Enjoy this staff post reviewing Zora Neale Hurston’s seminal work Their Eyes Were Watching God! Check back throughout the month of February to see reviews of books written by and about African-Americans.
WARNING: SPOILERS AHEAD
Every reader has one book that speaks to their soul more than any other. For me, that book is Their Eyes Were Watching God by Zora Neale Hurston.
This book came to me at a crucial point in my life. As an English major in college, I was always reading for school and started seeing it as a chore. By my junior year, I had almost lost all pleasure in what was once my favorite hobby—that is, until I read Their Eyes Were Watching God. I was hooked within the first few pages and, after months of drudging through an endless mountain of books, finished Hurston’s book in one sitting. Of the almost 20 books I had been assigned to read that semester, this one story dragged me out of my funk and helped me fall in love with reading again.
The book is about an African-American woman named Janie Crawford and her lifelong quest for self-fulfillment. Janie tells her story in a series of flashbacks and starts by talking about her unstable sense of self in childhood. In a pivotal moment early on in the book, teenage Janie sits under a pear tree and marvels at its beauty and all the possibilities it holds, feeling at once connected with nature and with herself for the first time. She also kisses a boy under this tree, further solidifying the bond between natural imagery and the euphoria she experiences from her sexual awakening. She imagines that this feeling is what she should be chasing in life, and the tree symbol stays with Janie throughout her life and comes to represent her dreams and desires.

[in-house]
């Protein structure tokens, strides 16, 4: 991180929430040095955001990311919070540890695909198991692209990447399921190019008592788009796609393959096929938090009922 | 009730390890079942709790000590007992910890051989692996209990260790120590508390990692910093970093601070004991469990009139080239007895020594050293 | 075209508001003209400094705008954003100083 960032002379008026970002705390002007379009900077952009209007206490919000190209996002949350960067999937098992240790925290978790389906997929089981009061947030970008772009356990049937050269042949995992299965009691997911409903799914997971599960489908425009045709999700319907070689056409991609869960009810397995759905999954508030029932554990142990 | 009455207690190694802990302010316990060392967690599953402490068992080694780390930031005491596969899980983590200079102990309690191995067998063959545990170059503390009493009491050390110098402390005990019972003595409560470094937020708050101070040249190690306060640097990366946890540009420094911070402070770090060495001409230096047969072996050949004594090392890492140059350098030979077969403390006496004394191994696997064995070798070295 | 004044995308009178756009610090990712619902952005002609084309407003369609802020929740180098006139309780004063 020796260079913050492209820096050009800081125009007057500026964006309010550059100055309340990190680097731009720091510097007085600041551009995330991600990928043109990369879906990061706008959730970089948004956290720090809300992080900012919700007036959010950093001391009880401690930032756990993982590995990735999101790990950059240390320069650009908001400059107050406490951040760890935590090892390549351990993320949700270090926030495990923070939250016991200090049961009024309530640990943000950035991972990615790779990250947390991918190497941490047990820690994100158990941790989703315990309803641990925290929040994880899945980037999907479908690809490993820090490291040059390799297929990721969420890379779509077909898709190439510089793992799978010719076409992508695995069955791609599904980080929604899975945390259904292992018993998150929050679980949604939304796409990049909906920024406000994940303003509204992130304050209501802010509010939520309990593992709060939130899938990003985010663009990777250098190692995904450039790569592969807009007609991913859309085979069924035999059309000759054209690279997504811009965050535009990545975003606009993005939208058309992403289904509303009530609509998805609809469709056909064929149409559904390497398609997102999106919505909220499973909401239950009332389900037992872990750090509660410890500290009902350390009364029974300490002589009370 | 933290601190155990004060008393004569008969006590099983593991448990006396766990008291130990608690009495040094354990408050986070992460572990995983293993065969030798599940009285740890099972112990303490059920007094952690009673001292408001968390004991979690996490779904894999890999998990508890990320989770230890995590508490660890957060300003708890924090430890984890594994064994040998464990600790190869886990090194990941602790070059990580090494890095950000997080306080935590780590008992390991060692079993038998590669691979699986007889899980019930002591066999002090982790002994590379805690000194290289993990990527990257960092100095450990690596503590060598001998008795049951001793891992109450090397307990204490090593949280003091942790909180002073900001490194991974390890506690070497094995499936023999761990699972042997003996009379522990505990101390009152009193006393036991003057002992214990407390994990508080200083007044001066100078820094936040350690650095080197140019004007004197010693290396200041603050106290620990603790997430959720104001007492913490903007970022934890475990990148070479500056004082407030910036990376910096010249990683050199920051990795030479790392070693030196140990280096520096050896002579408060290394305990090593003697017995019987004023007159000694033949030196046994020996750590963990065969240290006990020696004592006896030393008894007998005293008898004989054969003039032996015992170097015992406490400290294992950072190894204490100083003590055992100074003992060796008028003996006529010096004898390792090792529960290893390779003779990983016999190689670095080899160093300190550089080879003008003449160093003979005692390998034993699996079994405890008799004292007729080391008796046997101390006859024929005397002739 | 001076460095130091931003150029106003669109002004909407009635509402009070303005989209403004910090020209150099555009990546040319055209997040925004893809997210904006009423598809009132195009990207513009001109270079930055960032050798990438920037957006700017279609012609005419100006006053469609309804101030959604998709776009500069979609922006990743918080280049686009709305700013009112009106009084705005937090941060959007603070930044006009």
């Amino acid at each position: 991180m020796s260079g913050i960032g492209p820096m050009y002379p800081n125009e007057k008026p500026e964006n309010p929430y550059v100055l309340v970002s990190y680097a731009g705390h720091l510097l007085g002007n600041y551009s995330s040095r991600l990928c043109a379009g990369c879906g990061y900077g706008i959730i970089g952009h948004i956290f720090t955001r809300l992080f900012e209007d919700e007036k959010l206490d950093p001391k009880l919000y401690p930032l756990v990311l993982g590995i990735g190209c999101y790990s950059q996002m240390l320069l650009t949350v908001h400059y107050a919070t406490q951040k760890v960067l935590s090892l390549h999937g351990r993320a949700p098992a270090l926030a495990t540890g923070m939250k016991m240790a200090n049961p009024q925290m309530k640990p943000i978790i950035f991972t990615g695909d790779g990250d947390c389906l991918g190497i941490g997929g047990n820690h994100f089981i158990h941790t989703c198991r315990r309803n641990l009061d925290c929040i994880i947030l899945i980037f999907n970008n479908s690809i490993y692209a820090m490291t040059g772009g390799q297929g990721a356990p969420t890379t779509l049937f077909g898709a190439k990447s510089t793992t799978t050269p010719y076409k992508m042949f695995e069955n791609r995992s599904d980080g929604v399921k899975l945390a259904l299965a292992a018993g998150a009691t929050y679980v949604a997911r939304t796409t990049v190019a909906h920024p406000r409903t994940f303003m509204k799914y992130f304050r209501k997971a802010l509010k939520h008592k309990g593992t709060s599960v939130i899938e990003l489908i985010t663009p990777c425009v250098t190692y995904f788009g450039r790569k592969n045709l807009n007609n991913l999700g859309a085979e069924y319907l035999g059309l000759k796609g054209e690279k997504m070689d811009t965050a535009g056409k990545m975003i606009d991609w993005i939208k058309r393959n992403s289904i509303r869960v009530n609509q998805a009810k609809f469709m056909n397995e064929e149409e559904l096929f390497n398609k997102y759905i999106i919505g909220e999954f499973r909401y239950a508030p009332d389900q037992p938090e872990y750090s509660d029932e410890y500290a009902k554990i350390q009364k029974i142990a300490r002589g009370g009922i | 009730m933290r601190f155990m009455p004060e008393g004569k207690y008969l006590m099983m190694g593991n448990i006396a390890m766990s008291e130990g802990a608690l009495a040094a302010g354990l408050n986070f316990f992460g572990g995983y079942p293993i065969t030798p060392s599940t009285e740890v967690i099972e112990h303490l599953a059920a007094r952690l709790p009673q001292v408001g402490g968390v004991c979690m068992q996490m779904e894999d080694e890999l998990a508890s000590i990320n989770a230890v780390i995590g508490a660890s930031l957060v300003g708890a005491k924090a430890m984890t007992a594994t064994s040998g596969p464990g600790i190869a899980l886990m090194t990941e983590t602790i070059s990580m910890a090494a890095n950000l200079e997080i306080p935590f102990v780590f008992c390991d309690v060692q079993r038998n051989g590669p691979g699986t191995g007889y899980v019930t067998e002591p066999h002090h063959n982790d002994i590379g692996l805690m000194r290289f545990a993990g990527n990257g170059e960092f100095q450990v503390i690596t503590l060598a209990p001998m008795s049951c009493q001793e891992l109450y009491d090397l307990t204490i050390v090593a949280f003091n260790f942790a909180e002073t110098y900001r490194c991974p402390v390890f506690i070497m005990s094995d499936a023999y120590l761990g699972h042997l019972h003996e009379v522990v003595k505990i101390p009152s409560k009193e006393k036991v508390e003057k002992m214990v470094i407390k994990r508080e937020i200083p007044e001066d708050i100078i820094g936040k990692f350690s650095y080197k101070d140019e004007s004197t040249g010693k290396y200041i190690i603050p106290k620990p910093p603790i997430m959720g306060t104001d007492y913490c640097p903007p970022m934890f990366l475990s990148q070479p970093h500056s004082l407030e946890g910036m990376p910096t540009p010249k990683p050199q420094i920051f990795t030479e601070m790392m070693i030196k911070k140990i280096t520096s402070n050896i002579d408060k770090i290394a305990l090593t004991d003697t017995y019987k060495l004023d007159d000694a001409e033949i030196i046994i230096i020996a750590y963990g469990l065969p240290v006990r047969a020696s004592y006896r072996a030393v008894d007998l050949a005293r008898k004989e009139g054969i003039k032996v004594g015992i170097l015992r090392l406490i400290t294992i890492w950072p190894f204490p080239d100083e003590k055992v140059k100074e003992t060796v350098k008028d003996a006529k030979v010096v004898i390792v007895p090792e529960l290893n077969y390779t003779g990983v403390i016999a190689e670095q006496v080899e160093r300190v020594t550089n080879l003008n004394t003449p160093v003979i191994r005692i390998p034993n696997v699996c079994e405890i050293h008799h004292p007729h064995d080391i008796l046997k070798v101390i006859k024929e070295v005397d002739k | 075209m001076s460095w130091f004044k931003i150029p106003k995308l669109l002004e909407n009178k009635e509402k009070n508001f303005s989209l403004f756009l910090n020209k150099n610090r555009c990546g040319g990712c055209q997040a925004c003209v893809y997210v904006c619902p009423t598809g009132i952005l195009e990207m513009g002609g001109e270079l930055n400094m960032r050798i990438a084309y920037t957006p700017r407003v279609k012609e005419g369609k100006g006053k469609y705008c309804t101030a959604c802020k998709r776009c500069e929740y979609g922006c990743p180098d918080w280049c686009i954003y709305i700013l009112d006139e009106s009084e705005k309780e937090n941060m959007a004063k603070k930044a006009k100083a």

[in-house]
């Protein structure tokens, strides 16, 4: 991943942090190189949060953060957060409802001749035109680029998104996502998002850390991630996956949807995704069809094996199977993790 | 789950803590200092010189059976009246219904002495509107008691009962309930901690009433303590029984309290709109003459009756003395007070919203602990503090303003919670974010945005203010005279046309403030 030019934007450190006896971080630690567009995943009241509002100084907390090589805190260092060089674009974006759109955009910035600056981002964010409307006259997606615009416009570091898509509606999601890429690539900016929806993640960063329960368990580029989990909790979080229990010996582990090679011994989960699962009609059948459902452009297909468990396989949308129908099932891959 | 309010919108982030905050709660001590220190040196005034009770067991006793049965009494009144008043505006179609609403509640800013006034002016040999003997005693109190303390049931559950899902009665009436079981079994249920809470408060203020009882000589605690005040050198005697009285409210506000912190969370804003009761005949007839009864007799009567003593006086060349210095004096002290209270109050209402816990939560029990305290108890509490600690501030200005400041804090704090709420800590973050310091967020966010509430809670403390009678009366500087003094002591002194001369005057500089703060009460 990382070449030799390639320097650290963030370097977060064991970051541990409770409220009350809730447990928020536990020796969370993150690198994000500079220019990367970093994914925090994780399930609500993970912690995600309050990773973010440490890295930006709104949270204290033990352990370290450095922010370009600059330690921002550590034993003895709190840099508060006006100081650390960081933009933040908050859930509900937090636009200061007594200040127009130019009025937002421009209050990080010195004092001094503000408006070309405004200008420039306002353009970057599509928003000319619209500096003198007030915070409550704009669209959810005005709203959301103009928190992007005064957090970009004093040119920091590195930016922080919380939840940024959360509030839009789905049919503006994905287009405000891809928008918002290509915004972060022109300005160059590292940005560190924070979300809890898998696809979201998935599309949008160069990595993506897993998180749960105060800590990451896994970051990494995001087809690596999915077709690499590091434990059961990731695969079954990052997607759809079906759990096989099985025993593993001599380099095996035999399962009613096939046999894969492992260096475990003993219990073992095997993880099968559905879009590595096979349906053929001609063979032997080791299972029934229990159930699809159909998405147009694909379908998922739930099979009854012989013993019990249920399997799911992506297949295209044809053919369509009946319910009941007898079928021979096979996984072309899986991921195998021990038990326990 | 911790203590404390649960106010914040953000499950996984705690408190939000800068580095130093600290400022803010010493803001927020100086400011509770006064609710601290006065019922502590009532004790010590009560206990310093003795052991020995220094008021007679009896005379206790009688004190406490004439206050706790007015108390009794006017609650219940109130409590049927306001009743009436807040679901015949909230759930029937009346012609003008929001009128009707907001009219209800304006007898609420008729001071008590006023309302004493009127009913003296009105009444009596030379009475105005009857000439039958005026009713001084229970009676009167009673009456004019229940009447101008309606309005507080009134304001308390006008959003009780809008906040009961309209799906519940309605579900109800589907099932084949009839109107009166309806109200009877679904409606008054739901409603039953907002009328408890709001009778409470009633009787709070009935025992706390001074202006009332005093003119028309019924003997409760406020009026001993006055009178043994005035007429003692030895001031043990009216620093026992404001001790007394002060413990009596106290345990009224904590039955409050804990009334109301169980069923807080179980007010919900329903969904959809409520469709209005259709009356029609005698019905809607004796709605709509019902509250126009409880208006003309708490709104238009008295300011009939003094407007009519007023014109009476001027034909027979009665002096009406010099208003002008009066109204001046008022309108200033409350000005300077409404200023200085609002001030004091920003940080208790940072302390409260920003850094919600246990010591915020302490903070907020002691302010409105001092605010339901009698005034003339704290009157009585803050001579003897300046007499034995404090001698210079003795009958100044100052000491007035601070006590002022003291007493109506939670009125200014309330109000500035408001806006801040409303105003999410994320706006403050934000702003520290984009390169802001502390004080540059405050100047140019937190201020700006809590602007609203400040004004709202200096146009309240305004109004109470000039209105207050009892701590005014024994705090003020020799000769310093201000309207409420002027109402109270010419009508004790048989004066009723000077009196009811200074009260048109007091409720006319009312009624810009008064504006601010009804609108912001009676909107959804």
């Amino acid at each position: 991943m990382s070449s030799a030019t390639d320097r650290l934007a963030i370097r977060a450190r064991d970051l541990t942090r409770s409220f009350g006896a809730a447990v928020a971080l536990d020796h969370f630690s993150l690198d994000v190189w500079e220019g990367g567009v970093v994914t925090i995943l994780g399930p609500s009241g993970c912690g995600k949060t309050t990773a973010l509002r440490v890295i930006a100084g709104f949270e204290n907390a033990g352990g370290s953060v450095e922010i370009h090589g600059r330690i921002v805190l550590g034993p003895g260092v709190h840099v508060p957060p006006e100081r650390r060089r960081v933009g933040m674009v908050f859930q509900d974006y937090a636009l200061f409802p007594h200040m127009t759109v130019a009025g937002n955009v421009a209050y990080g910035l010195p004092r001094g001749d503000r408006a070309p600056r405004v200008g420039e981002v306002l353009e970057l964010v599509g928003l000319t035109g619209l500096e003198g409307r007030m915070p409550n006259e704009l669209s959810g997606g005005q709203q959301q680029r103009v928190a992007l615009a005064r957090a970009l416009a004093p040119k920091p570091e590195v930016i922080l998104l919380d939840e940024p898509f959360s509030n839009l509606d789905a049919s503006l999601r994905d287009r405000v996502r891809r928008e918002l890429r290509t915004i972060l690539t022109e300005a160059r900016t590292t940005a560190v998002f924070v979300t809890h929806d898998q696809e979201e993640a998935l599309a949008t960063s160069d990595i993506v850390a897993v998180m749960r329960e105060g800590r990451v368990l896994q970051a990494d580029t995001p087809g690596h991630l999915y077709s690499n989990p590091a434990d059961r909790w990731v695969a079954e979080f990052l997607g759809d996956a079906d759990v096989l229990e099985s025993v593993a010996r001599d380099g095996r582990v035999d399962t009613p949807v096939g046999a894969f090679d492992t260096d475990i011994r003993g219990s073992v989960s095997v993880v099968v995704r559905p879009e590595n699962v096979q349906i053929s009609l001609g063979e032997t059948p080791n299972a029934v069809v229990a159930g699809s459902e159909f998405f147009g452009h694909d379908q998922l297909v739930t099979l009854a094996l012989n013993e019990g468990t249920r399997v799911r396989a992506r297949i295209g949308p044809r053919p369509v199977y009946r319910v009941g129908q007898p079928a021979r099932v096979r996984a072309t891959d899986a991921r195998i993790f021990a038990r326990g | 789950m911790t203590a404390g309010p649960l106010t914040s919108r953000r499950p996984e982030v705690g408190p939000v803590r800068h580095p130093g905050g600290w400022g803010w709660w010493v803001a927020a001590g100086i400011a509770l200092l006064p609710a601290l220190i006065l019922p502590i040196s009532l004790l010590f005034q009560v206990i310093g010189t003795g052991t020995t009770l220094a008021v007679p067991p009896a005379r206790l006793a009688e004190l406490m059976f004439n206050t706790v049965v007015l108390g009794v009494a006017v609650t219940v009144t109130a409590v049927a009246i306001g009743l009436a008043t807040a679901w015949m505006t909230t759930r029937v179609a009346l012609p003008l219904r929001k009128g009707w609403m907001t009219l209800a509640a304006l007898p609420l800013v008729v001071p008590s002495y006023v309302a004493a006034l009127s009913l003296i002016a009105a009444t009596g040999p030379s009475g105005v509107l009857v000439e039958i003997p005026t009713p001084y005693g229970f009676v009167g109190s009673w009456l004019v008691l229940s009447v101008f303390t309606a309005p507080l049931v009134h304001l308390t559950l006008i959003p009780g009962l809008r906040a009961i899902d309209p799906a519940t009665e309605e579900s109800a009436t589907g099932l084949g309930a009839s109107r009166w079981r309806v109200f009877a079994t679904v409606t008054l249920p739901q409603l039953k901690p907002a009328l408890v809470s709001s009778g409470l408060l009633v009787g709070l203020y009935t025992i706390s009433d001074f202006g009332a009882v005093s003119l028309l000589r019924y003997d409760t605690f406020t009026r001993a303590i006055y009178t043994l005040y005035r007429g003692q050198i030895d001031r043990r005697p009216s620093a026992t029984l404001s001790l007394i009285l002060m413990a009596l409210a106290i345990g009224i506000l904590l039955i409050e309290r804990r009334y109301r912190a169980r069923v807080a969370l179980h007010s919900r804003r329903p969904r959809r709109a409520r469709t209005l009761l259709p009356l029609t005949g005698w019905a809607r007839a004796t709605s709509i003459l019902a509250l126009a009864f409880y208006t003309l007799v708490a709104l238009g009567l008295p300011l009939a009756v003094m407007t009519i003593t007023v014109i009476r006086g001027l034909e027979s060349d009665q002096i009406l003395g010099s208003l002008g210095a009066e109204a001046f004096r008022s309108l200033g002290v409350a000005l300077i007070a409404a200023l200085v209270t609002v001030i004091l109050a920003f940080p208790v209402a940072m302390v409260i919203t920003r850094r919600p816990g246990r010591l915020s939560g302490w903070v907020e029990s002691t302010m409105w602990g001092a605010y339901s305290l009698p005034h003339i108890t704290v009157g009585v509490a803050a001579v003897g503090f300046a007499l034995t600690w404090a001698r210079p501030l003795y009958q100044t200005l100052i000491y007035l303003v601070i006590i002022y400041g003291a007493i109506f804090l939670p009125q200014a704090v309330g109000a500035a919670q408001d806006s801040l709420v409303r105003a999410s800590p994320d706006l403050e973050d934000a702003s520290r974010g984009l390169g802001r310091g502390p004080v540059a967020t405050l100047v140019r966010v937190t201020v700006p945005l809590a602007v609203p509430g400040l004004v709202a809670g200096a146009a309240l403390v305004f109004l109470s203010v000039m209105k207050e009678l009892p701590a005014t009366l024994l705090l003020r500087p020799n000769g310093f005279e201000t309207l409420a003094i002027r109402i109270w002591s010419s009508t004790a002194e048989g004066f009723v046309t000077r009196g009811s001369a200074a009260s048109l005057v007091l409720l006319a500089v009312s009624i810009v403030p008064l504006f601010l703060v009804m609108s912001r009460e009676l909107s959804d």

Janie’s sudden maturation prompts her grandmother to marry her off to ensure Janie will be taken care of. The symbol of the tree becomes desecrated when she marries Logan, a much older man who owns land and a house. Even at a young age, Janie knows that mere economic stability is no basis for a marriage. She sees how the role she’s been forced into has stunted her and yearns for a space to nurture herself. When Logan becomes surly and controlling, she runs away so she can begin to resurrect the perfect image of her tree.
Upon escaping her dreadful marriage, Janie meets Joe, who she thinks will give her the freedom she craves. They marry and move to a town named Eatonville, where she expects to start her life in earnest. However, Joe soon proves to be as domineering as her first husband and becomes physically and emotionally abusive. Janie is yet again relegated to the background of her own life and her vision of the pear tree remains unfulfilled. When Joe dies, Janie is relieved as she finally has the ability to explore herself, but her solitude doesn’t last for long.